To Share or To Care: Et speciale om IT-understøttet shared care i primær og sekundær sundhedssektor

Sine Marie Øelund, Maren Fich Granlien & Louise Baunsgaard Koch

Studenteropgave: Semesterprojekt


In recent years ‘shared care’ has been a popular topic in the Danish health services, especially in relation to chronic diseases. Shared care aims at creating coherent treatment of the patient through close collaboration and shared responsibilities across sectorial boundaries. In practice this vision is not always carried out. We have undertaken a comparative analysis of the circumstances for and the results of the implementation process of two database registration systems for diabetes patients; examples of ITsupported shared care. The system in Roskilde was developed using a bottom-up methodology, which implies that the development process was initiated on a small budget by the end users. In opposition to Roskilde, the system on Funen arose from a top-down development with financial support from the pharmaceutical industry. The two opposite development strategies have resulted in two functionally and structurally different systems. In spite of this the consequence of the implementation process in both counties is the same: the secondary sector has adopted the system but the primary sector is more sceptical towards using it. In this master thesis we are exploring the circumstances as to why it is so difficult to implement IT-supported shared care in the primary health sector. To examine this we primarily focus on three problem areas: • The two sectors are different in structure and culture, which has a big influence on their requirements and conditions. • The general practitioners are difficult to represent as a united group and therefore difficult to involve in the development process. Also the decision makers have no managerial power over the practitioners and therefore can’t make overall decisions for both sectors. A result of this has been that the focus of the development process was primarily on the secondary sector. • Maybe the treatment of diabetes is not suitable for IT-supported shared care. Diabetes only accounts for approx. 5 % of the consultations for a general practitioner. In our case study the general practitioners did not express any need for shared care in relation to diabetes treatment. This make the concept of shared care in relation to diabetes treatment seem irrelevant to general practitioners. The points mentioned above are some of the primary causes to why the process of implementing IT-supported shared care is so difficult.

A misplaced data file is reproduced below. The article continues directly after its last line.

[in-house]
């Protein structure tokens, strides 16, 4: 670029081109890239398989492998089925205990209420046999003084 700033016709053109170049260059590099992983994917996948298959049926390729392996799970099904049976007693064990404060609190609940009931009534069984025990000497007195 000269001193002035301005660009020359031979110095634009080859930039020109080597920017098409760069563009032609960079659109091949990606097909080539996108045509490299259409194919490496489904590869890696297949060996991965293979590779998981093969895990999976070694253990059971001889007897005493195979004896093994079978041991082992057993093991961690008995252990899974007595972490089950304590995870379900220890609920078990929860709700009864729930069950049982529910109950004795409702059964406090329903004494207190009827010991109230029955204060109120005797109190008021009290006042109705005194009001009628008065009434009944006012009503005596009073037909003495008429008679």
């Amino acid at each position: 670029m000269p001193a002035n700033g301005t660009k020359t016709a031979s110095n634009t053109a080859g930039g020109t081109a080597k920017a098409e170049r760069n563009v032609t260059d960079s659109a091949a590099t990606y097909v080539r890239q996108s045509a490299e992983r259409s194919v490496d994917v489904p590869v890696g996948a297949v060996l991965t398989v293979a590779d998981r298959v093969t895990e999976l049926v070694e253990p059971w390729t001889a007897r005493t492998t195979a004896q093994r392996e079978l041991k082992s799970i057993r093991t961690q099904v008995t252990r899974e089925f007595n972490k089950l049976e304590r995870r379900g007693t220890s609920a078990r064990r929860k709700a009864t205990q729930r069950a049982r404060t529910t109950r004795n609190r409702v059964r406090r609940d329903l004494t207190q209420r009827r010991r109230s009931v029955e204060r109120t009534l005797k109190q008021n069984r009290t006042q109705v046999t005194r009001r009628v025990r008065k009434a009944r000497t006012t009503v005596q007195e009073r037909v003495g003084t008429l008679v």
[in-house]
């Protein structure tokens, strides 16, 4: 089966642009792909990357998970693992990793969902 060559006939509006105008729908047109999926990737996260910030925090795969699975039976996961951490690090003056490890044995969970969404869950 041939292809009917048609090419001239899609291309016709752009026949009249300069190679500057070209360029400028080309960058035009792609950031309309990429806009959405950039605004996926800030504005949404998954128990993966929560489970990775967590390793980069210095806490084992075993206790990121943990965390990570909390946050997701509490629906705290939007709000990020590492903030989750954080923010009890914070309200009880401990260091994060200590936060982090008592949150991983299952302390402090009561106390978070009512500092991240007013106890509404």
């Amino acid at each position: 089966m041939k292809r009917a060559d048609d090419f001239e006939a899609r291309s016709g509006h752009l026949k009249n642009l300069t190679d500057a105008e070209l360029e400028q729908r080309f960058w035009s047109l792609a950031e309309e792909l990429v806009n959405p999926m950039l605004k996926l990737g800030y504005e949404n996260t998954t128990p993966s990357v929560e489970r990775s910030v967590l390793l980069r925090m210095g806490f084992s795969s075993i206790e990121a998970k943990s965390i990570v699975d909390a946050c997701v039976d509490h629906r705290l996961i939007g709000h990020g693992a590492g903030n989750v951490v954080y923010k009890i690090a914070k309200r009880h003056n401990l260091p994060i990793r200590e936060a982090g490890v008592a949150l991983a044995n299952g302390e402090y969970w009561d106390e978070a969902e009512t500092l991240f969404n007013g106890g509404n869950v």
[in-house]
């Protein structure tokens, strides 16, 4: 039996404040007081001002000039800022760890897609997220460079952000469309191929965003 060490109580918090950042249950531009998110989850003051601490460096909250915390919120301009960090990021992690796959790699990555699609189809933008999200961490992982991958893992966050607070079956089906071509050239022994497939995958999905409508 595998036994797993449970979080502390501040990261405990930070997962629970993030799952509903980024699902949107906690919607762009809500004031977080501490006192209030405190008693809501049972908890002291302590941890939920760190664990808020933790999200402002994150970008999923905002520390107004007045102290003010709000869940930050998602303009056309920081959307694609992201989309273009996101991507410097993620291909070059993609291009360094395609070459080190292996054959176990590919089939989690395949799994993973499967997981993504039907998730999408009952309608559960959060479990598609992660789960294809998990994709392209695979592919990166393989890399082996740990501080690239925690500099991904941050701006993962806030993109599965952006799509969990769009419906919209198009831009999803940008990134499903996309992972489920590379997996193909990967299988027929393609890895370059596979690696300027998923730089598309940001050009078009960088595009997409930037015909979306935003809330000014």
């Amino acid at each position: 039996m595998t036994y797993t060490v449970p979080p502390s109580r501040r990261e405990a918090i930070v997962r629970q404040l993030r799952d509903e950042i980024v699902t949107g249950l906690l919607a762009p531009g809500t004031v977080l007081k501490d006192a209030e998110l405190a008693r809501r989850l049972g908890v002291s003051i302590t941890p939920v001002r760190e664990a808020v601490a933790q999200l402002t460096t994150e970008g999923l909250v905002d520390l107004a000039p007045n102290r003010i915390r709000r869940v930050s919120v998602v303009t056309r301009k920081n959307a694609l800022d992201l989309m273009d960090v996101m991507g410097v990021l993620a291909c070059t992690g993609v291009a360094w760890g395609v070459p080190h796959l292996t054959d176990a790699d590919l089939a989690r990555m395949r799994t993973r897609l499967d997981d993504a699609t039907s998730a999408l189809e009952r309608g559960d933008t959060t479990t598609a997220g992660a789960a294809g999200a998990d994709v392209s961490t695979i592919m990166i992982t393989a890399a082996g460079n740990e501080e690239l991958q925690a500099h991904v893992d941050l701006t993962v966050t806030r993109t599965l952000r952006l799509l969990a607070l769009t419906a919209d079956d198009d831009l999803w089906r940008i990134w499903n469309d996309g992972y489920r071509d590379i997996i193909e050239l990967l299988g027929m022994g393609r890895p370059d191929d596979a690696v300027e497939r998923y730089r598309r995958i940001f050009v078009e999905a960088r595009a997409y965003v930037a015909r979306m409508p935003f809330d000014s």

UddannelserDatalogi, (Bachelor/kandidatuddannelse) Bachelor el. kandidatKommunikation, (Bachelor/kandidatuddannelse) Bachelor el. kandidat
Udgivelsesdato1 jun. 2006
VejledereJesper Simonsen & Oluf Danielsen


  • sekundær sektor
  • primær sektor
  • kultur
  • tværsektorielt
  • sundhedssektor
  • IT
  • diabetes
  • shared care
  • samarbejde
  • implementering